Engineer, construction manager give update on Parkview Senior Living
by Laura Bednar
Feb. 27 zoning commission meeting
Representatives from each entity involved in the Parkview Senior Living development at state Route 82 and Carter Road gave a progress update and outlined changes in the development plan.
Engineer with Donald Bohning & Associates Travis Coyne said the development plan still includes 140 ranch-style apartment homes for rent, which come in three styles: “Mendoza,” which includes two bedrooms, two bathrooms and a one-car garage for a total of 1,618 square feet; “Canterbury” and “Windsor,” which are two bedrooms, two bathrooms and have a two-car garage for a total of 1,300 square feet; and “Sanibel,” which has two bedrooms, two bathrooms, an office space, a two-car garage and totals 1,381 square feet.
Ryan Sommers, representative from Grey Fox Capital, said the rental price of the homes is not finalized, but rent for similar homes in other communities ranges from $1,700 to $2,000.
Sagamore Hills Township attorney Jeff Snell said the houses meet the township’s zoning code by having a unique exterior, three different unit groupings and no more than six units per group. Some unit locations were moved to accommodate the slopes of the proposed road.
Another change is the location of one of three stormwater management basins, which was in the northwest corner, and is now near the middle of the land.
Coyne said the 402-foot long retaining wall planned between the east side of Brentwood Health Care Center on Route 82 and the Parkview homes was originally 11 feet tall. It has been reduced to 8 feet, and as the land slopes down towards Route 82, it drops to 5 feet. Homes bordering the wall will sit higher to allow residents to have a clear view from their back decks, according to Sommers.
The land slope also affects the homes to be built near Carter Road. “The houses sit below the grade of the road, so you won’t see the back of the unit, you will see the roofs,” said Snell.
A 22-foot concrete boardwalk will be built over an existing stream by the development’s entrance at Carter Road, with plans to extend the boardwalk to the existing Metro Parks Bike & Hike Trail, according to Coyne.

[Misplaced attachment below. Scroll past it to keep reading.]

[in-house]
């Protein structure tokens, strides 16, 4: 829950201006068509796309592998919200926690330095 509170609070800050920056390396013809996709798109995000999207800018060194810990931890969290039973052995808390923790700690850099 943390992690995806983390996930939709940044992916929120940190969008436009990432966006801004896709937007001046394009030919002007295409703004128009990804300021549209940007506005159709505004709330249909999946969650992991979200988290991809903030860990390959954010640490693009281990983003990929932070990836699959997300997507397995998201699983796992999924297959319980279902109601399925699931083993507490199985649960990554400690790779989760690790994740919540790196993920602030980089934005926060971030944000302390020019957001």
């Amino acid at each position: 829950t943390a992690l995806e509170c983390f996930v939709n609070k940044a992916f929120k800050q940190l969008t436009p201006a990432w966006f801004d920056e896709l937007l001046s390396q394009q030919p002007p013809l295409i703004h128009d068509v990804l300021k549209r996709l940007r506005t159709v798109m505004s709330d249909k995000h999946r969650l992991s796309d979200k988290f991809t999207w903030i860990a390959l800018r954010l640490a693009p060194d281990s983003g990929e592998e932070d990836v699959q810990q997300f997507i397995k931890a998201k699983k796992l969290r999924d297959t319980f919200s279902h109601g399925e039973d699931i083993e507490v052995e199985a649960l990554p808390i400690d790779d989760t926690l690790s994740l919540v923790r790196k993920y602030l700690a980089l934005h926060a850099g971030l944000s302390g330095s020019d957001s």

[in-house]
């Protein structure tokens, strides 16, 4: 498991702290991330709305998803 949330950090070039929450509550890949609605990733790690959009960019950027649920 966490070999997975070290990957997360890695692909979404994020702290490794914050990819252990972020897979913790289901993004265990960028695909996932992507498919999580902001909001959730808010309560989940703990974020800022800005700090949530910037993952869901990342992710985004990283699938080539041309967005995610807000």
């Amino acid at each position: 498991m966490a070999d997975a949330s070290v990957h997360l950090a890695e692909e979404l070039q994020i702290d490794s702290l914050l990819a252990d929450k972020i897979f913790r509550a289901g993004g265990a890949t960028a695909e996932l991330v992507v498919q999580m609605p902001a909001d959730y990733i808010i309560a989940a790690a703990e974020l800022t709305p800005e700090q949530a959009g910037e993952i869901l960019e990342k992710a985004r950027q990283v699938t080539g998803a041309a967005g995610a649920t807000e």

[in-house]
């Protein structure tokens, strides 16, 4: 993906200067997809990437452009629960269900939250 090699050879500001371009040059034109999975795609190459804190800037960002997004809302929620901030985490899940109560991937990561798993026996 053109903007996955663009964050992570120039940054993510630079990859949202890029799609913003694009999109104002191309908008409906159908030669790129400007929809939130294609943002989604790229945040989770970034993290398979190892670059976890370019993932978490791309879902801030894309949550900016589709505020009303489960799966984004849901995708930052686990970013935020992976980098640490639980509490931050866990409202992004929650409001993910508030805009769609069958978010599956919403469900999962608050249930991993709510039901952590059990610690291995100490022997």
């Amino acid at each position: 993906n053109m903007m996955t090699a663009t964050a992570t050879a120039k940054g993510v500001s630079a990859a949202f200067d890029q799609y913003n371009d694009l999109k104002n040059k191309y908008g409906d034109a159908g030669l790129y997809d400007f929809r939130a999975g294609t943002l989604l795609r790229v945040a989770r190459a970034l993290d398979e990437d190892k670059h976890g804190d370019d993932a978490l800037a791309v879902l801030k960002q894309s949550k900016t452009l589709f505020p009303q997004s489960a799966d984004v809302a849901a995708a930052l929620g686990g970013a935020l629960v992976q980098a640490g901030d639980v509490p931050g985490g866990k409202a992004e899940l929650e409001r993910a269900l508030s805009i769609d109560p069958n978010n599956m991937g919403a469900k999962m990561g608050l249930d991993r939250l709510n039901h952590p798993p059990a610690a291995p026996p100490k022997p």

There is a row of existing trees between resident homes and the rear property line of the proposed development, and Coyne said additional trees will be planted to increase the buffer.
Erick Allen from Pride One Construction said trees have been cut down for home development but cannot be ground up until the county approves the stormwater plan. He said site demolition would take about six weeks, and home construction would start in June or July. “The goal is to have the first few units leased by Christmas,” Allen said.
The material from the demolition would be used as the base material for roads within the development, and Allen projects road completion by winter 2024. There will be no curbs on the property to make it senior friendly. Construction equipment would enter the property from Carter Road.
Nesbitt Road resident David Klimkewicz said he was concerned about Parkview traffic exiting onto Carter Road. “There’s not enough sight distance when turning right or left onto Carter,” he said.
Snell said the Summit County Engineer will review a traffic study of the area and determine the need for a right- and left-hand turning lane when exiting Parkview.
Zoning commission Chair Dr. David Koncal said the commission must see floor plans of the housing units to ensure they meet the commission’s requirements for a 55 and over home.
While the township can’t enforce the development as senior living, Koncal said, “If [the requirements] are met, it justifies to residents that we’re trying to make it a senior community, not just apartments.” ∞